Growing up in Spring, Texas outside of Houston, pitching was not always Thad Lowry’s number one forte. He often could be found behind the plate catching for Spring High School during the early years of his high school career. Then as he entered his upper class years, his coaches, opponents, and scouts began to take notice that Lowry was reaching the mid to high 90’s on the mound and he began his transition to full-time pitcher and in the baseball world big time draft prospect.
While his stock was rising based on his future potential on the mound, Lowry also had his eyes set on college. He was aiming to continue his baseball development and education at Texas Tech as the 2013 MLB Amateur Draft approached. While he was set on college, he also had in his mind a scenario that would allow him to jump right into the professional ranks if everything played out right. In the 5th round on the 2013 draft the White Sox selected Lowry and proposed an offer that matched Lowry’s demands to bypass college. The right hander signed with the White Sox and was quickly assigned to Bristol, the White Sox Appalachian League team at the time.
There was a lot for the White Sox to like about their new pitcher. Scouts liked that Lowry was relatively new to the mound. They liked that his fast ball could reach the mid nineties and that there was room for the pitch as well as all secondary offerings to grow and develop with the teachings of their pitching coaches and coordinators. Standing at 6’4 the White Sox also liked the young pitchers frame and his potential to turn into a durable pitcher in the years to come. It was their job to turn Lowry’s raw abilities into a quality pitcher on the mound.
During his first season in pro-ball, Lowry started the season working out of the Bristol bullpen until an injury in the starting rotation opened up an opportunity for him to take the ball every fifth day. In 15 appearances (seven starts) he amassed a total of 44.1 innings of work compiling a 3-5 record. He fanned 30 batters but also struggled with walks as many young pitchers do, walking 22 during the season.
For many young players of Lowry’s age they would spend the following year working on their development at extended spring training before starting their next season at a short season affiliate but that was not the case for Lowry. While he started out in April working extended spring training, the White Sox assigned him to their South Atlantic League affiliate, the Kannapolis Intimidators. As a member of the Intimidators he immediately joined the starting rotation and started a total of 17 games. Lowry went 4-6 on the season with an ERA of 4.76, he continued to develop his delivery and his pitches. In 87 innings of work he improved his control walking batters at a rate of 3/9 innings and turned in one of the top pitching performances for the team on the mound.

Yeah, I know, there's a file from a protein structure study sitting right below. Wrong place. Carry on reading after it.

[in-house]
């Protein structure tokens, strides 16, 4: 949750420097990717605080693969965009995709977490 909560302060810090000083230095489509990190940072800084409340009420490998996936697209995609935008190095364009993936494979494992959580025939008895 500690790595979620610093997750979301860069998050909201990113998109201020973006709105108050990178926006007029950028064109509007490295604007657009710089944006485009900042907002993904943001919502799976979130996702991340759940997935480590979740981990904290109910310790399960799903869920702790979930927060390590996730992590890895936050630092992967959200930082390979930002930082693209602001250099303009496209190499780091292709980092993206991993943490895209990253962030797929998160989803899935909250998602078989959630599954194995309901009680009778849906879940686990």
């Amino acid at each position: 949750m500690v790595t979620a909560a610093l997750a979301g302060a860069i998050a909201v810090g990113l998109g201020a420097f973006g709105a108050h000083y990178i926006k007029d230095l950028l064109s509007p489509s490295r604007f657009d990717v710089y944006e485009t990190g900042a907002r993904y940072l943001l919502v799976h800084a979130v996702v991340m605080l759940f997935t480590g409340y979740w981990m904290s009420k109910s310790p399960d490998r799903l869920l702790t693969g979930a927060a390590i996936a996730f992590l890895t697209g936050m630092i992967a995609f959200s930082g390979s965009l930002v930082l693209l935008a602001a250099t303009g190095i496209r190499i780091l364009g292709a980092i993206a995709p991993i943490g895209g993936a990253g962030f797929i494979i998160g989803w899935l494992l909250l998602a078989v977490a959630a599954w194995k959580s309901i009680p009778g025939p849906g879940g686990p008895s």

In just his fourth full-season start, Lowry pitched a rain shorten five-inning no-hitter. While it wasn’t a full nine innings he still held the West Virginia Power out of the hit column for five an accomplishment that cannot go unnoticed for a 19-year old pitcher facing hitters on average almost three years older than him.
Entering the 2015 season the White Sox assigned Lowry back to the Kannapolis Intimadators to start the season and Lowry has improved on his 2014 results across the board. In 14 starts, Lowry leads the team in many pitching categories including wins (8), innings pitched (85), and strike outs (62). He also continues to improve his control and has only walked batters at a rate of 2.2/9 innings in 2015. Lowry also has been keeping hitters off-balance and letting up fewer hits to his opponents and currently has a career best 1.23 WHIP.
The hard work Lowry has put in with the coaches and coordinators since joining the White Sox is paying dividends but more work needs to be done as Lowry continues to fine tune his delivery and secondary pitches. It remains to be seen if the White Sox will challenge the Texas native with a late season promotion or they will wait until next season to bump him up to the next level. He wont have to travel far when that challenge arrives as his next stop, Winston-Salem, is just a short drive down the road in North Carolina.
Seven Questions With Thad Lowry
1. Take us back to your draft day, what was it like to be drafted? Where were you when you found out?
On draft day I was just sitting in my home, going over phone calls and scenarios with everybody, and the White Sox called me the day before and made an offer that was pretty much what I wanted to turn pro and it came down to that. The White Sox and Rockies both wanted to select me in the fifth round and the White Sox were the team to select me. I was surprised it was the White Sox because I thought they were on the less interested side leading up to the draft. You can’t always go off of what people say though because when it comes to draft day no one really knows what to expect.
2. You weren’t always a pitcher in your career. Tell us how and why you made the switch from catcher to pitcher?